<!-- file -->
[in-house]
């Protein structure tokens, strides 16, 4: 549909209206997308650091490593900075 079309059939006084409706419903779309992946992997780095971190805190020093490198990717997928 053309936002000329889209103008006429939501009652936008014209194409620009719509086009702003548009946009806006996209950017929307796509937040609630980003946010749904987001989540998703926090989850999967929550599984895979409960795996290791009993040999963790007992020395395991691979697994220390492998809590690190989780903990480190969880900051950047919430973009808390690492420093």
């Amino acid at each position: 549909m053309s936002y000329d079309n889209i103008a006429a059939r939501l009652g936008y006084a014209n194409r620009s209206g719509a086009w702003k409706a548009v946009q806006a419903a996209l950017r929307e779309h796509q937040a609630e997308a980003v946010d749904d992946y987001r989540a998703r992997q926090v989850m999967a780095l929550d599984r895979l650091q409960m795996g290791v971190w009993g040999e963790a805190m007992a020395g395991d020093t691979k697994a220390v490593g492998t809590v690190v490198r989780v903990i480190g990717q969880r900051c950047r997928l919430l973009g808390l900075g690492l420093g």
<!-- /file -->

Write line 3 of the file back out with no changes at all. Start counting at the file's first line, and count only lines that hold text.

């Amino acid at each position: 549909m053309s936002y000329d079309n889209i103008a006429a059939r939501l009652g936008y006084a014209n194409r620009s209206g719509a086009w702003k409706a548009v946009q806006a419903a996209l950017r929307e779309h796509q937040a609630e997308a980003v946010d749904d992946y987001r989540a998703r992997q926090v989850m999967a780095l929550d599984r895979l650091q409960m795996g290791v971190w009993g040999e963790a805190m007992a020395g395991d020093t691979k697994a220390v490593g492998t809590v690190v490198r989780v903990i480190g990717q969880r900051c950047r997928l919430l973009g808390l900075g690492l420093g």